Consider the physiological nature of the literacy experience. Literacy is composed of visual images and symbols, of written words fixed to the pages of a book, to a material object, an object with some degree of permanence, having a quality of “thingness.” A story is accessed and conveyed through the physicality of visually seen and tactily touched “pages.” In addition, the eye of the reader can scan the lines of the pages at his or her own pace, voluntarily, stopping here to reflect on this word, on that idea, moving on, speed reading through this section, skipping that altogether, and putting the whole thing aside, at his or her pleasure. It is not an involuntary engagement asked of you. To the extent that the medium mediates and influences what is viewed, the world envisioned tends to be understood as made up of objects, a world objectified, with you as a detached, independent viewer.

And consider the syntactic and semantic nature of literacy. Anchored from a much more formalized and standardized set of grammatical rules, literacy seeks to render meaning independent and autonomous of an interpersonal context. A sentence, a story itself, has completeness onto itself, with minimal need of an infusion of links and connections made by a reader. The author endeavors to convey a constant and indelible denotation, remarkably detached from an immediacy with any particular audience. A preposition added here, a conjunction there, personal pronouns throughout. Coyote is richly adorned with imagery and motivation, a landscape endowed with color and texture beyond imagination. Both author and reader would subscribe to a stylized grammatical convention, formalized, for example, in the APA Style for the social and behavioral sciences, the MLA Format for the humanities, or the Chicago Manual of Style for anthropologists, to inform, structure and encase the dissemination and the accessing of meaning. Meaning is decontextualized.

Taken together, the qualities and attributes of literacy contribute to an understanding of reality as made up of discrete objects, with some degree of concreteness and permanency, to be observed from afar, as if behind the neutrality of a thick glass pane. Born out of this dualism is an impetus to invest in and bring forth a story separate from and descriptive of the experience, in “belief” about reality, in “propositions and equations” predictive of “sense datum” results, in analytical stories. It certainly can be argued that the dynamics and nature of literacy not only supports, but is a precursor and if not a precondition for the observations of Aristotle’s octopus and of the scientific method of Descartes and Bacon. Born out of this dualism is invest in story separate from and descriptive of experience, in sonnets and poems and prose, in essays, short stories and novels, in the great tradition of Shakespeare and Dickens, in literary stories. Literacy can object-ify and dichotomize.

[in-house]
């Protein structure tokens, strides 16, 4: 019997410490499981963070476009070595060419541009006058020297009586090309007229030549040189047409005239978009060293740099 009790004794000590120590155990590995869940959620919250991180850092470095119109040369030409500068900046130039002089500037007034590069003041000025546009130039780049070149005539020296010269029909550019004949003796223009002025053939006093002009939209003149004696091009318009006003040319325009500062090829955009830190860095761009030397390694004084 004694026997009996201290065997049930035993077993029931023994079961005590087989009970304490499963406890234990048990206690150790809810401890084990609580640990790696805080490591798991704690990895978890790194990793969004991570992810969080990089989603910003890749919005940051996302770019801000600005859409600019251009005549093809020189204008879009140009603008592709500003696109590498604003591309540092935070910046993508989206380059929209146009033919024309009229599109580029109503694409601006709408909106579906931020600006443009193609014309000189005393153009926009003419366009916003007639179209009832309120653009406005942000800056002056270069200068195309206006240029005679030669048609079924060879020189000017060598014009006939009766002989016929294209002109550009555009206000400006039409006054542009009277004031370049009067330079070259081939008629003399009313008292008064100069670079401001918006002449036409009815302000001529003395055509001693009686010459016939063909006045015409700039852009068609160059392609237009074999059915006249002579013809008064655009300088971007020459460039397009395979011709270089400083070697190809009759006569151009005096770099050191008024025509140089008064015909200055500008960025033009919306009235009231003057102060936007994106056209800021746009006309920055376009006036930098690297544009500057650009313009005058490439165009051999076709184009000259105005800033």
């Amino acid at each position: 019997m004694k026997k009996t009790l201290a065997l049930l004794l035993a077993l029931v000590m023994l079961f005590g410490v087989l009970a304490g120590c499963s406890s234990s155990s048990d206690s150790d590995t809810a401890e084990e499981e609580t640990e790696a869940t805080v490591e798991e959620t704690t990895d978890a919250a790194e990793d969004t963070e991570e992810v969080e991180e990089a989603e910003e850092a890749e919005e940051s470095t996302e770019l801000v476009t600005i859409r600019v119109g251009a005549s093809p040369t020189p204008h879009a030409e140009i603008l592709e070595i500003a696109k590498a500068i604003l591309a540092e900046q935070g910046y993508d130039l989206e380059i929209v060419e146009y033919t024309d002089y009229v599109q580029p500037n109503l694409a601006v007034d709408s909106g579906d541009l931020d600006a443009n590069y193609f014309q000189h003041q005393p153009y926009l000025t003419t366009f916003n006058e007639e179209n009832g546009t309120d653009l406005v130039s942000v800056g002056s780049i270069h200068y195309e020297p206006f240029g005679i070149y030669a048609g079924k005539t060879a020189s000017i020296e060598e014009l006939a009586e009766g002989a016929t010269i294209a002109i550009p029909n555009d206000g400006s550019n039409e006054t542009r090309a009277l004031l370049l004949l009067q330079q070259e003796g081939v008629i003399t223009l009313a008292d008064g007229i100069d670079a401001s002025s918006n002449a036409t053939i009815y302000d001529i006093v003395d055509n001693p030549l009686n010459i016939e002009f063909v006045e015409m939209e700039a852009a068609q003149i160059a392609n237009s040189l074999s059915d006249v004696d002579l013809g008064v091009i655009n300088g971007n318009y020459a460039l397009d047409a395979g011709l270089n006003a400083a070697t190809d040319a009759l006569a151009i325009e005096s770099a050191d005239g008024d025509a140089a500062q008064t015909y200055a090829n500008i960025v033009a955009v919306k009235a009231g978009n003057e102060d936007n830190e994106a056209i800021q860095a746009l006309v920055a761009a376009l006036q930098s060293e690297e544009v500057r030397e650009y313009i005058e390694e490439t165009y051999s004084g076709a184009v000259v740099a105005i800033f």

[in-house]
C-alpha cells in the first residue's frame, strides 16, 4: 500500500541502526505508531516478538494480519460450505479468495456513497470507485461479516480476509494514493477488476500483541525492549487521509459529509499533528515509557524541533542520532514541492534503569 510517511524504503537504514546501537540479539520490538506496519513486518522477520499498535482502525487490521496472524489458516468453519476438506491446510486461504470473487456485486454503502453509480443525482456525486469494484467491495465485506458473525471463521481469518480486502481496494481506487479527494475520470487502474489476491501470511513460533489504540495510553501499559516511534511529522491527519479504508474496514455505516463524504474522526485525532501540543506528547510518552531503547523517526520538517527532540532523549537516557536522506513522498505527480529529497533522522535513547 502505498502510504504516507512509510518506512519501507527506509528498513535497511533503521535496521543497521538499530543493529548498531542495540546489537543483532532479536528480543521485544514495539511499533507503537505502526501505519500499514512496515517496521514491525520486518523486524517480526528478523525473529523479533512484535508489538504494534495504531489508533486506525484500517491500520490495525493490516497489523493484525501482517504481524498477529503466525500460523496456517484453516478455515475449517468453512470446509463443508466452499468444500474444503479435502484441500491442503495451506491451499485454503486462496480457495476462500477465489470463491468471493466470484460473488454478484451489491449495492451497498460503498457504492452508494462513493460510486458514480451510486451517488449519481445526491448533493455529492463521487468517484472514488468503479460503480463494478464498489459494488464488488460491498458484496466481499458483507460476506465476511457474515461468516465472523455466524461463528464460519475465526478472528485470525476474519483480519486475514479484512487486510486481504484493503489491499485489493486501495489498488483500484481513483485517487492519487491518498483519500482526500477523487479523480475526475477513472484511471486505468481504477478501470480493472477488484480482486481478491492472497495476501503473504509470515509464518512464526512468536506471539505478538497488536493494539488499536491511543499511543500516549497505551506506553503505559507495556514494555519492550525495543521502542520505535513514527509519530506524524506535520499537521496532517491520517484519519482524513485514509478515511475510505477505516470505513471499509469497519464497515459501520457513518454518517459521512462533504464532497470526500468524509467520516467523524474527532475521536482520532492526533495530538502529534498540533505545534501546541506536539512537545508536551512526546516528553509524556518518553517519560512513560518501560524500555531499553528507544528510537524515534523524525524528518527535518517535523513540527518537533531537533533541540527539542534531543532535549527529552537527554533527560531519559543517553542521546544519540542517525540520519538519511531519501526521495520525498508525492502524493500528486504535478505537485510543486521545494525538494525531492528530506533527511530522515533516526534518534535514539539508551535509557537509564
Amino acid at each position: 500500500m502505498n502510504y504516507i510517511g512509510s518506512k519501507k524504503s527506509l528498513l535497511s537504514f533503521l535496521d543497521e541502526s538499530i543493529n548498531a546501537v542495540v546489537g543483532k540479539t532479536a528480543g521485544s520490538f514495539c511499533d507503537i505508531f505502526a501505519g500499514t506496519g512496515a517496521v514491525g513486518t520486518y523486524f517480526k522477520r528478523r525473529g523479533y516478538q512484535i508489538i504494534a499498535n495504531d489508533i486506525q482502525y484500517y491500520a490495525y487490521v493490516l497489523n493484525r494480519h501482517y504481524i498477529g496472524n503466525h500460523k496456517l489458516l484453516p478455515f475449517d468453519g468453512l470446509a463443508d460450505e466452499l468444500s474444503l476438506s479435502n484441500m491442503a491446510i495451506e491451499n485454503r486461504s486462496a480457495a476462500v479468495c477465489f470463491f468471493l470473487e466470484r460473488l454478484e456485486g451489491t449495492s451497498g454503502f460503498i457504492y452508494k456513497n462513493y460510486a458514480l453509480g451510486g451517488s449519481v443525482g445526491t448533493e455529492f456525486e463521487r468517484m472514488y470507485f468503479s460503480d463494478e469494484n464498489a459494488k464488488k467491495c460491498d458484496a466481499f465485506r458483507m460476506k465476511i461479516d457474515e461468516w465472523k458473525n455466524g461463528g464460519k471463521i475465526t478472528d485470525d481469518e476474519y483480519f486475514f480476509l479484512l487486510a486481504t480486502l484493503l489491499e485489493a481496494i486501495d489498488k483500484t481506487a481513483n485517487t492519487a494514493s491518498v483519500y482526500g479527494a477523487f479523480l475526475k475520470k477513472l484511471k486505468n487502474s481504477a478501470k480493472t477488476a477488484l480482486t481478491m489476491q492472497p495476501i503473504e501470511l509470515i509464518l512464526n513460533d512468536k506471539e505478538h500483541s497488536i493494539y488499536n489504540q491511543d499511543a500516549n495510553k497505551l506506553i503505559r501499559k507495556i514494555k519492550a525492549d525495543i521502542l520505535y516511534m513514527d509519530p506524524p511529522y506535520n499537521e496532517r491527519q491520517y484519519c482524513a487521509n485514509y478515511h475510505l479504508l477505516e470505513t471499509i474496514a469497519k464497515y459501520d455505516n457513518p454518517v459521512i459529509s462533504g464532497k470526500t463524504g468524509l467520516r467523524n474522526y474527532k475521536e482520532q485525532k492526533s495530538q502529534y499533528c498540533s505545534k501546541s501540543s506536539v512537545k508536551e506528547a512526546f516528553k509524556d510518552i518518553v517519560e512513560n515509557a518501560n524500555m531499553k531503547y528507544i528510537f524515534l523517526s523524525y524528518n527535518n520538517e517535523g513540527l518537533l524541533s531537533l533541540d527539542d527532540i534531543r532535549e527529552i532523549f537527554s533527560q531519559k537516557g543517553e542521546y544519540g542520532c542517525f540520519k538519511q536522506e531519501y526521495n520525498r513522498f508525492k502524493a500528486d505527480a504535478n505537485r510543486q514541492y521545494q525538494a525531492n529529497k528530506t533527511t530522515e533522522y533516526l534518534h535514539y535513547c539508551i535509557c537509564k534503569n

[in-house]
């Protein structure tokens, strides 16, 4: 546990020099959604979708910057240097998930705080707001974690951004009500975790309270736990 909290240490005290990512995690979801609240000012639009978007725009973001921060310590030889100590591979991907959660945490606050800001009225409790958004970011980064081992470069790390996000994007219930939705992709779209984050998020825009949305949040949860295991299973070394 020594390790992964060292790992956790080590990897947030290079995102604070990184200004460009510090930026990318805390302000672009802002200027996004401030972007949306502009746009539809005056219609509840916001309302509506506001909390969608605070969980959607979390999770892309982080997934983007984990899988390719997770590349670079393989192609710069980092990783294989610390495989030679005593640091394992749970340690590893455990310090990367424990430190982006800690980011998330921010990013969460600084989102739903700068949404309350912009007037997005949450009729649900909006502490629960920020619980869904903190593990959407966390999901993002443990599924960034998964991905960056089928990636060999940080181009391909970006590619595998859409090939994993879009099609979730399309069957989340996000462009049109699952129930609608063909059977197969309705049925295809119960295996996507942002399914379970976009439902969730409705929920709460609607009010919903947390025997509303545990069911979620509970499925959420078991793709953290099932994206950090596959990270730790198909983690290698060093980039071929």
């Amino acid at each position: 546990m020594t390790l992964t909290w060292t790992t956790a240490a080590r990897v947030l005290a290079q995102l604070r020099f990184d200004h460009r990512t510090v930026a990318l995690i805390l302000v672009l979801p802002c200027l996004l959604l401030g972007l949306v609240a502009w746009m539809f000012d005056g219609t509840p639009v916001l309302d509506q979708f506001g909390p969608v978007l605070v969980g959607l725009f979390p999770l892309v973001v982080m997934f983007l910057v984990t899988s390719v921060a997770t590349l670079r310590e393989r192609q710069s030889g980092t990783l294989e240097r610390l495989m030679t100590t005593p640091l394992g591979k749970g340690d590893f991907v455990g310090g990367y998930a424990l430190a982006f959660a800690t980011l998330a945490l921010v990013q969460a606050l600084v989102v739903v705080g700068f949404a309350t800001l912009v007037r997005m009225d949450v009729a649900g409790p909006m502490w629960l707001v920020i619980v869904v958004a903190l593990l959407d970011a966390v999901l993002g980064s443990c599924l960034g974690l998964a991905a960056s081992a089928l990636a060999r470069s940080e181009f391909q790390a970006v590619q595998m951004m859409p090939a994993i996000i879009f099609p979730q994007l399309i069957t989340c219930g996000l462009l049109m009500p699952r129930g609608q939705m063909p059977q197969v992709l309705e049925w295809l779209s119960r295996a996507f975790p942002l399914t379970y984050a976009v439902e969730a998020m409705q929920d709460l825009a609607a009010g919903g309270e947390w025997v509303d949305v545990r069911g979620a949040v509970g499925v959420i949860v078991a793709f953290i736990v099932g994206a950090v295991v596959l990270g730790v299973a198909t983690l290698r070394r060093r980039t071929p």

The contrast between orality and literacy could thus not be more revealing. The shift is from viewing stories as explanations about and descriptions of the world, as predictors of reality or suspenders of disbelief about reality, to experiencing the stories as the world, as intensifiers of what is most real. The shift is from understanding an author of a novel or a scientist of a hypothesis as its originator and you the observer of what is being observed, to experiencing the unfolding of a story with its storyteller in consort with you and the other engaged listener-participants, all as co-facilitators, as co-creators of that transitory intersection. The shift is from compartmentalized cubicles to dynamic amalgamation.

Copyright: Coeur d’Alene Tribe and University of Idaho 2015.